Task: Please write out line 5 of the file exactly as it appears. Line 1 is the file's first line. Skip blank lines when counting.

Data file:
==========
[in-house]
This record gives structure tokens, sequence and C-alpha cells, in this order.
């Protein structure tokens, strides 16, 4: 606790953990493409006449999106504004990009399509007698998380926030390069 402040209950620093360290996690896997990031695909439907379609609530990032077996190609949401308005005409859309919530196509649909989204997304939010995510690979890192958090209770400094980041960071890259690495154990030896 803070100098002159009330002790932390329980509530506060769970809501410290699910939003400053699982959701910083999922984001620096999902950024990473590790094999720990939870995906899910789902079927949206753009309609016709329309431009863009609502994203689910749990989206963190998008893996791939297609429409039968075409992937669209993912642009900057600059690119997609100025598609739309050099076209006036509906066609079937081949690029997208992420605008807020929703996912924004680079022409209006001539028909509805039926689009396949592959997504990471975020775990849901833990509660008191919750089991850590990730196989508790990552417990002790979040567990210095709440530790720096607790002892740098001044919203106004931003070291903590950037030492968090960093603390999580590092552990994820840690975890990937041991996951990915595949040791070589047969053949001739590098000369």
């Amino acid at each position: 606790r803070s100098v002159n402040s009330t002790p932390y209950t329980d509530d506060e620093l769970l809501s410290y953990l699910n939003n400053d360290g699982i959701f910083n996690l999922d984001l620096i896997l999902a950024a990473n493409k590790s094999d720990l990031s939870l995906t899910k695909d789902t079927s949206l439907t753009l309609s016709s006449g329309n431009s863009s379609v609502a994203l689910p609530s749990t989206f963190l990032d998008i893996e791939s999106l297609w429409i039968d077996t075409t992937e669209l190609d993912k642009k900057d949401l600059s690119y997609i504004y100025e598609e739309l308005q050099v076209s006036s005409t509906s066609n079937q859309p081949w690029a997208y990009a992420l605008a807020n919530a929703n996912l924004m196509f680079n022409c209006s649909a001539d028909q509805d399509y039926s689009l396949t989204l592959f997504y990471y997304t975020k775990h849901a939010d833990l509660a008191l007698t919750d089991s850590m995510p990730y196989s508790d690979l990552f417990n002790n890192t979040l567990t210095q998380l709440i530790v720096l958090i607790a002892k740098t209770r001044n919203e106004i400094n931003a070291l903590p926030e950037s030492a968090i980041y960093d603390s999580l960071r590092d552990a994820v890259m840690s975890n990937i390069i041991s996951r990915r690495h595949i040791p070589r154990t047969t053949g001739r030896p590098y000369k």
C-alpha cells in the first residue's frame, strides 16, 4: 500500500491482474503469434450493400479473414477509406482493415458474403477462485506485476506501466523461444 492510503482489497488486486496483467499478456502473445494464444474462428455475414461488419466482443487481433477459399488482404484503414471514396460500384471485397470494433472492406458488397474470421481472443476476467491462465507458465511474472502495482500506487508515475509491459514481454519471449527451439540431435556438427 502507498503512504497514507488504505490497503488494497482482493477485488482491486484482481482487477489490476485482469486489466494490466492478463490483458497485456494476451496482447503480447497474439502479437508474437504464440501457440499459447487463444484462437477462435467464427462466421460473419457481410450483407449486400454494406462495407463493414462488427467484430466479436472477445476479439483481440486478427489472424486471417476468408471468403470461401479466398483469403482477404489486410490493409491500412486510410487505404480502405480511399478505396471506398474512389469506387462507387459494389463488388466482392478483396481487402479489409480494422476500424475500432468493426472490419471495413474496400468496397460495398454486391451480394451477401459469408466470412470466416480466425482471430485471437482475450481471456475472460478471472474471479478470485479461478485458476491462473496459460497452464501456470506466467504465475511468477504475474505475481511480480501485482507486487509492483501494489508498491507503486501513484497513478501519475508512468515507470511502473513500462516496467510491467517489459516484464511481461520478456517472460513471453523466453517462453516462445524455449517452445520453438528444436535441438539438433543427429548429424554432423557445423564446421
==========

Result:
C-alpha cells in the first residue's frame, strides 16, 4: 500500500491482474503469434450493400479473414477509406482493415458474403477462485506485476506501466523461444 492510503482489497488486486496483467499478456502473445494464444474462428455475414461488419466482443487481433477459399488482404484503414471514396460500384471485397470494433472492406458488397474470421481472443476476467491462465507458465511474472502495482500506487508515475509491459514481454519471449527451439540431435556438427 502507498503512504497514507488504505490497503488494497482482493477485488482491486484482481482487477489490476485482469486489466494490466492478463490483458497485456494476451496482447503480447497474439502479437508474437504464440501457440499459447487463444484462437477462435467464427462466421460473419457481410450483407449486400454494406462495407463493414462488427467484430466479436472477445476479439483481440486478427489472424486471417476468408471468403470461401479466398483469403482477404489486410490493409491500412486510410487505404480502405480511399478505396471506398474512389469506387462507387459494389463488388466482392478483396481487402479489409480494422476500424475500432468493426472490419471495413474496400468496397460495398454486391451480394451477401459469408466470412470466416480466425482471430485471437482475450481471456475472460478471472474471479478470485479461478485458476491462473496459460497452464501456470506466467504465475511468477504475474505475481511480480501485482507486487509492483501494489508498491507503486501513484497513478501519475508512468515507470511502473513500462516496467510491467517489459516484464511481461520478456517472460513471453523466453517462453516462445524455449517452445520453438528444436535441438539438433543427429548429424554432423557445423564446421